Dr Damova holds a PhD from the University of Stuttgart, and a mini MBA from McGill University. She teaches currently Semantic Web Technologies at the New Bulgarian University and at Sofia State University, regularly reviews books and articles for ACM ComputingReviews.com and has authored books and scientific articles in linguistics and semantic technologies.
Semantic information infrastructures and their value to data intensive services
Data is world’s greatest natural resource. Data is the world’s great new natural resource. What steam power was to the 18th century, electromagnetism to the 19th and fossil fuels to the 20th… data will be to the 21st.” Ginni Rometty, President and Chief Executive Officer of IBM. Dealing with heterogeneous data sources and extracting value from them is one of the most important challenges in recent years.
From business information delivery, through human resources management, life sciences and Industry 4.0 to earth observation to be able to consume data it is necessary to provide with information infrastructures that allow reliable collection, storage, analytics and visualization of the data – e.g. the realization of the full cycle of the so called data value chain. Semantic technologies start playing crucial role in these endeavours. The present talk will discuss the nature of semantic information infrastructures, their advantages and drawbacks, and will show the trend of their adoption by big industrial companies along with examples of applications based on semantic information infrastructures produced by Mozaika.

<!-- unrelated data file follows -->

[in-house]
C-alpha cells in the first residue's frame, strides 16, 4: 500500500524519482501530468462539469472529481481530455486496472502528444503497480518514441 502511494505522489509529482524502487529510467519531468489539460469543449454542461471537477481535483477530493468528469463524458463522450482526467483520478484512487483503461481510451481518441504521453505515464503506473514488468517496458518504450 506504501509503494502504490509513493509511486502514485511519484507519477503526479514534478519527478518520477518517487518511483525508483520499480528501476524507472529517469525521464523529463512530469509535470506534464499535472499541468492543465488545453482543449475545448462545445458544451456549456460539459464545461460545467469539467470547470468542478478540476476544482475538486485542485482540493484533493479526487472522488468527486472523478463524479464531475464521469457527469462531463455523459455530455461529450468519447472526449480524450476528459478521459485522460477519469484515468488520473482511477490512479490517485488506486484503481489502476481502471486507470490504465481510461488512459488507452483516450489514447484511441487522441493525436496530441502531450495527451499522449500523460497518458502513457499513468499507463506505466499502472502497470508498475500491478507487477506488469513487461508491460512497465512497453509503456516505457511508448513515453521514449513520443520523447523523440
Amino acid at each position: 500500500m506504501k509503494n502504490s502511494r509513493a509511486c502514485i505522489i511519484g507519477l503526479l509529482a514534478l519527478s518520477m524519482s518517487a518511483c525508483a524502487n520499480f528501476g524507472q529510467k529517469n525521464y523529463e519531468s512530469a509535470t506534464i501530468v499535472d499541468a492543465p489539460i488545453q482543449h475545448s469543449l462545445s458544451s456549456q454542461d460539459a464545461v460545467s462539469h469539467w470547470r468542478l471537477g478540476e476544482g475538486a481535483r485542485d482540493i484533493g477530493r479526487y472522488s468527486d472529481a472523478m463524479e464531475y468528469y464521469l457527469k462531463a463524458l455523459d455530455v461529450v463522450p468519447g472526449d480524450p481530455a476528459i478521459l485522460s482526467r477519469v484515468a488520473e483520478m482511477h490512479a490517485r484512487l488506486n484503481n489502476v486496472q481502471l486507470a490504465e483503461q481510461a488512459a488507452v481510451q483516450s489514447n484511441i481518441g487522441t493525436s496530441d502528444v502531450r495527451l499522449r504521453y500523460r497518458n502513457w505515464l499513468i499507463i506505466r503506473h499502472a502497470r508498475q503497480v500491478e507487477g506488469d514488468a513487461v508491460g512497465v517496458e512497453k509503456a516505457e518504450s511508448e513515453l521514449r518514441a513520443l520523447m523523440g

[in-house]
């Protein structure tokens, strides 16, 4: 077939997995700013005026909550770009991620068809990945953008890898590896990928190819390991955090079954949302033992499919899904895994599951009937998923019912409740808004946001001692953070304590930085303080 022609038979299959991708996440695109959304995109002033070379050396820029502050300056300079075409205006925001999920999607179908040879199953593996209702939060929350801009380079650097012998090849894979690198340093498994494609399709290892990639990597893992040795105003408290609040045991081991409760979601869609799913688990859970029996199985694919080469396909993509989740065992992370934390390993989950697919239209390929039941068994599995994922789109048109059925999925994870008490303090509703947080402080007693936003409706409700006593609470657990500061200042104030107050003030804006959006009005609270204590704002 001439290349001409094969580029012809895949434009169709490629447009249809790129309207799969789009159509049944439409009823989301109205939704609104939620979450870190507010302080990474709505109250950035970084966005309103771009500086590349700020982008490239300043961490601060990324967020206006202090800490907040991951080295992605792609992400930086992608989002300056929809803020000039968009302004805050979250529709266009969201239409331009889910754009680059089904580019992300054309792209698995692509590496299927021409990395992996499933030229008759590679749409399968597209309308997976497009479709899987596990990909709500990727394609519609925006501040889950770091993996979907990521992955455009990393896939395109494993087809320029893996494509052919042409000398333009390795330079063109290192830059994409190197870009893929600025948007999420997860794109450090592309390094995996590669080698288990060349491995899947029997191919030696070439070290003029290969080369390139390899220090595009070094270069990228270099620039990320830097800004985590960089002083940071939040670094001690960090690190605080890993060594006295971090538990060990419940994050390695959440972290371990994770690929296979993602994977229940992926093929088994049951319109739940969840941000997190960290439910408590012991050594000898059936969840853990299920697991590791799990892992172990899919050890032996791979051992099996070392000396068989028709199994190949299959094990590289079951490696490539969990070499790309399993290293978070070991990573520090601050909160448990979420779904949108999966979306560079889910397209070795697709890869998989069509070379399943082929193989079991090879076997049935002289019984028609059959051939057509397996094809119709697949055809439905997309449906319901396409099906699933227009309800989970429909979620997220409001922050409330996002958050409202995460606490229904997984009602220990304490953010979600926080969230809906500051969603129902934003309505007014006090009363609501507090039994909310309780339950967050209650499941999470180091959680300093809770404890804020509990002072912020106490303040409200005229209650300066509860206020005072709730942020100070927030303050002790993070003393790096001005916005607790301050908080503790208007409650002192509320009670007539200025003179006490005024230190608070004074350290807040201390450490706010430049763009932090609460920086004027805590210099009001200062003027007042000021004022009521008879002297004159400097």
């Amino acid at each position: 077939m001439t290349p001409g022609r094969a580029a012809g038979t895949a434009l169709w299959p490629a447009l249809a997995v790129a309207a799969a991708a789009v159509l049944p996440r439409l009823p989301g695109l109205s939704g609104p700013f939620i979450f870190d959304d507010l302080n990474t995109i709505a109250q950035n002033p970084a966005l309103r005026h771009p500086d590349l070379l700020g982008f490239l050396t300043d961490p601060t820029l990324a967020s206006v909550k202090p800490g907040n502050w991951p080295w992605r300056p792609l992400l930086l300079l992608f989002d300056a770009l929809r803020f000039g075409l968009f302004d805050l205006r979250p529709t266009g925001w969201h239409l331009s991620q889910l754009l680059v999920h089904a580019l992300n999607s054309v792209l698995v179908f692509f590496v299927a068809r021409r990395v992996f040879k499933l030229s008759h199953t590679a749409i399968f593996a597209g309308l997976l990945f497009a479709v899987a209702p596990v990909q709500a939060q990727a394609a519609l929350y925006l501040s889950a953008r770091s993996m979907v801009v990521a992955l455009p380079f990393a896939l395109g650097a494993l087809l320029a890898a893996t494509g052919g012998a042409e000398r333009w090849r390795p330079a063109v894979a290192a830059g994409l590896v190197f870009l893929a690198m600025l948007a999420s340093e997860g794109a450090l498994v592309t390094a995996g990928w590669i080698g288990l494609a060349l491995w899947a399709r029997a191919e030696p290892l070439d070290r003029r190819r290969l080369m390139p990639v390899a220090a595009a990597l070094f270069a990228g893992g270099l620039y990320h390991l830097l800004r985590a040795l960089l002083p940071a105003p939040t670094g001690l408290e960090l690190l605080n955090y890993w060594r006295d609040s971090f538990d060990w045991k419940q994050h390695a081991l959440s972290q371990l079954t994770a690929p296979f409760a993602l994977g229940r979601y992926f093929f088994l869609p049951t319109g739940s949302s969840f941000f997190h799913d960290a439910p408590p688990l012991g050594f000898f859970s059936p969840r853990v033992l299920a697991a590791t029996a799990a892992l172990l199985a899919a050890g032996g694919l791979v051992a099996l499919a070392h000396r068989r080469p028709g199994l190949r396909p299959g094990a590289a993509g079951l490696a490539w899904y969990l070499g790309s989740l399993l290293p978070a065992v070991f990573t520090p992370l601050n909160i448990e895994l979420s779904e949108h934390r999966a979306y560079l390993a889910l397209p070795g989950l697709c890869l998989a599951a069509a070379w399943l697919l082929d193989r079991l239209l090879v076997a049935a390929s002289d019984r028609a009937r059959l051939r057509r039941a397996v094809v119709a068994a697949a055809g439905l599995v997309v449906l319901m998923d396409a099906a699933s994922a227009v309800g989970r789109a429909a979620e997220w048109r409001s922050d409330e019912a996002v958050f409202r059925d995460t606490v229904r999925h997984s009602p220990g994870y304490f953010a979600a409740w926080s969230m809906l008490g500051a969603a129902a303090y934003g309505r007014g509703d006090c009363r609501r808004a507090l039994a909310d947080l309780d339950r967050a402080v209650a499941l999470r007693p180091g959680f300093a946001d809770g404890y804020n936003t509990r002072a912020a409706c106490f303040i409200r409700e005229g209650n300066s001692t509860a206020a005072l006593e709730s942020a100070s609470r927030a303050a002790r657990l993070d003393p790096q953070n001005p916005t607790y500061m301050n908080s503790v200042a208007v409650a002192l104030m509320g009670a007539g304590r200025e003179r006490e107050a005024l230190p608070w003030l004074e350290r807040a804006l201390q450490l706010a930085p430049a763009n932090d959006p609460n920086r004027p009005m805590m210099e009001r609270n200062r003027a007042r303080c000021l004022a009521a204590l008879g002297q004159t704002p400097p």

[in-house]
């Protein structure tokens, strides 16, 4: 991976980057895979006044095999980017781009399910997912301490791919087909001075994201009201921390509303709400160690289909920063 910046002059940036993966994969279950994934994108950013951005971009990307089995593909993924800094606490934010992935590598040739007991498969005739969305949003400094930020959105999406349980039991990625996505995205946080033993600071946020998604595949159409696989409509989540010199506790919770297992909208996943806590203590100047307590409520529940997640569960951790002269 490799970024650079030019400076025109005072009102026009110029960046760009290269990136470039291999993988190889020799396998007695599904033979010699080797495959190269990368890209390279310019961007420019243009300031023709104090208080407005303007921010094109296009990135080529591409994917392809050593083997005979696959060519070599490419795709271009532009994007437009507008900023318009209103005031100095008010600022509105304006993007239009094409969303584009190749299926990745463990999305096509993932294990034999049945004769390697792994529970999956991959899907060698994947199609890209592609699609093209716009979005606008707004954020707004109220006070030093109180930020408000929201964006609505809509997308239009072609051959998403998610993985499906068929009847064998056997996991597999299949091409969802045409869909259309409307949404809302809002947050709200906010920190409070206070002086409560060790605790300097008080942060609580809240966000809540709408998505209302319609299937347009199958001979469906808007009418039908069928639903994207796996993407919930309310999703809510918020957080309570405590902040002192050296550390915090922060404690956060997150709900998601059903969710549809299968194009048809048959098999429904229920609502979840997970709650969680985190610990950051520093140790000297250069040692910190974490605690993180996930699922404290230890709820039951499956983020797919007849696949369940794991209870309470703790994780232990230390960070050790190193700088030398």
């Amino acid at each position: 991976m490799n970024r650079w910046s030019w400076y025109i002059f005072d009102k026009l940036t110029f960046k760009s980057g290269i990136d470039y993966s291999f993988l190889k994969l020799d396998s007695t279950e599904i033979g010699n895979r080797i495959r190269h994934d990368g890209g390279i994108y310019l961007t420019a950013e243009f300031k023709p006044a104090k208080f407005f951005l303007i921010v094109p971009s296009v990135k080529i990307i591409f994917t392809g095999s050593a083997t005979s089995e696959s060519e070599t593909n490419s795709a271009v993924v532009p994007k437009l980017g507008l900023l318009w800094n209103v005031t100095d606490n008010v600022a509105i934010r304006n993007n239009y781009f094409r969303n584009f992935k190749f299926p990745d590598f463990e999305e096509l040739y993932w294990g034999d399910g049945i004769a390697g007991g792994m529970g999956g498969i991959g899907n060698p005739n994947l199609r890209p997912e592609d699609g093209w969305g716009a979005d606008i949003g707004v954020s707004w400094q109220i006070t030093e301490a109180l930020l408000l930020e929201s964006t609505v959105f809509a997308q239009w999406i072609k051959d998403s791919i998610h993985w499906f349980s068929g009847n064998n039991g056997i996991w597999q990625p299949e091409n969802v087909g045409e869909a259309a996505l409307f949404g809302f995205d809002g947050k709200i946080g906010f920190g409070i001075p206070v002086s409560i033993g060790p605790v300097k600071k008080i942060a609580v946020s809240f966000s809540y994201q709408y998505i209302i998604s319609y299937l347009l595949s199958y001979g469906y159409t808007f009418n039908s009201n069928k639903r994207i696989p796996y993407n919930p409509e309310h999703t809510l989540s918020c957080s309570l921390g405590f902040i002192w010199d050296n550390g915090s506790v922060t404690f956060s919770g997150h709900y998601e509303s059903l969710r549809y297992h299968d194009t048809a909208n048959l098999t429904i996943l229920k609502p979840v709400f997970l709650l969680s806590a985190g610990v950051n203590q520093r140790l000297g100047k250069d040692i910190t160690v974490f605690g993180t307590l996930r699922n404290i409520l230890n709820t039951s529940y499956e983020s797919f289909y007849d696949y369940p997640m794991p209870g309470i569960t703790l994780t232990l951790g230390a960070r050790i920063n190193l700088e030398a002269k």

Marie-Christine Sawley (Exascale Lab, France)